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Parents speak out on school redistricting plan

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EDMOND, Okla. — Parents in a standing-room only crowd took turns speaking their minds Thursday night, as the local school district considers redrawing its boundaries.

The forum at the Edmond Public Schools building focused on finding the right solution for the district’s rapidly growing population.

A new middle school is set to open in the fall but, to balance things out, some students may be headed to a different building than they anticipated.

The new plan sets up true feeder patterns for middle schools into high schools.

  • Cheyenne and Sequoyah will go to Edmond North High School.
  • Central and Cimarron will go to Memorial.
  • Heartland and Summit will go to Santa Fe.

However, eight elementary schools will now be split when they go to middle school.

  • Cross Timbers splits between Cheyenne and Sequoyah.
  • West Field splits between Summit and Heartland.
  • Frontier splits between Heartland and Cheyenne.
  • Ida Freeman splits between Cheyenne and Sequoyah.
  • Sunset splits between Cimarron, Summit and Heartland.
  • Northern Hills splits between Central and Sequoyah.
  • John Ross splits between Sequoyah and Cheyenne.
  • Heritage splits between Sequoyah and Central.

“I knew it was coming,” said Charles Woodham, a grandparent and former school principal and board member. “It’s just something that had to be done. It’s a matter of logistics, and I see people's concerns, but it will all work out.”

Concerns were on full display at the 90-minute forum, in which everyone who wished to speak had the opportunity to address the superintendent and members of the Texas-based consulting company that helped determine the redistricting.

“At this point, I think I’m just gathering the information, but frustration could follow,” said Brad Rice, who was upset to find out the homes he bought for Edmond North High School now fell outside the school’s line. “That certainly changes a lot of things for us to be sitting with a daughter who is about to graduate from Edmond North HS and a sibling who thinks that’s where he’s going to school, but he’s not.”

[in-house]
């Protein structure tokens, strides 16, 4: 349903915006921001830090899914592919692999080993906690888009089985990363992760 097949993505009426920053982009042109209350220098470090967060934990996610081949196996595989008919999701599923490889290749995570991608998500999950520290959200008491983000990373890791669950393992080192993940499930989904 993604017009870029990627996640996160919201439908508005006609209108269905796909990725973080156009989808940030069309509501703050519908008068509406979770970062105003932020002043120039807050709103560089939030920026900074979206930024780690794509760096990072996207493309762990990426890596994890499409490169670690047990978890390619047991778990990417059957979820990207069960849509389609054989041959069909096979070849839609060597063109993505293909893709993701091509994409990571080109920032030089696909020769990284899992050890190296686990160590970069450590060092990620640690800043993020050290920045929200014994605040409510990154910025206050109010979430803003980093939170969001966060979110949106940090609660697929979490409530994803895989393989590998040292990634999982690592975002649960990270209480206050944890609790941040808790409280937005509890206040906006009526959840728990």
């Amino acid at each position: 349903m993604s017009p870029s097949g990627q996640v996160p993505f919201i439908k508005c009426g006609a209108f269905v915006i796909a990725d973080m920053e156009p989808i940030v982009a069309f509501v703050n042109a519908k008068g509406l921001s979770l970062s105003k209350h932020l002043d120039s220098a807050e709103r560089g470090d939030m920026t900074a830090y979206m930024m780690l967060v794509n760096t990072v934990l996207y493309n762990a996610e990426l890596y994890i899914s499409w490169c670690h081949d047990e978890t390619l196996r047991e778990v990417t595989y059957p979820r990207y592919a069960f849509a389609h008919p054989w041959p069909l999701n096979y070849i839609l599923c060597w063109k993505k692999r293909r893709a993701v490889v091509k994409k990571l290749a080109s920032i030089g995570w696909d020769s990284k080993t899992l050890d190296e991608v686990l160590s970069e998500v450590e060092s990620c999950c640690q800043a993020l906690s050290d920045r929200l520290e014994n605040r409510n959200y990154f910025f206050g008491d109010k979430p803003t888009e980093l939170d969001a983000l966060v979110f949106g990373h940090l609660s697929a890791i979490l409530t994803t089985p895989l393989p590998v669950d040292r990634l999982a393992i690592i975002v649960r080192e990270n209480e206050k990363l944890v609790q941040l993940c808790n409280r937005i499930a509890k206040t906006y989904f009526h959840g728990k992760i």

Rice never spoke at the podium, but plenty of others did, wondering what the redistricting would mean for their commutes and traffic.

Others worried the new boundaries would split up groups of friends or send parents scrambling across town to pick up different kids.

Still, others were concerned at the prospect of their children being sent to Central Middle School, citing lower test scores and discipline problems.

Some parents said they were unhappy with the way the district sought public input and how it hired an out-of-state company to do the research.

“I think they could have taken a more common sense approach to this process,” said parent Monte McGlothian, who wished the school board had been present for dialogue.

The district superintendent assured the public all their concerns were being heard by the school board and would be considered.

The district will hold a second public forum Feb. 18 before making a final decision Feb. 26.

Parents will have their first chance to provide feedback directly to the school district, after the administration publicly released its redistricting plans.

The district wants the boundaries to last three to five years before they will likely have to be redrawn again.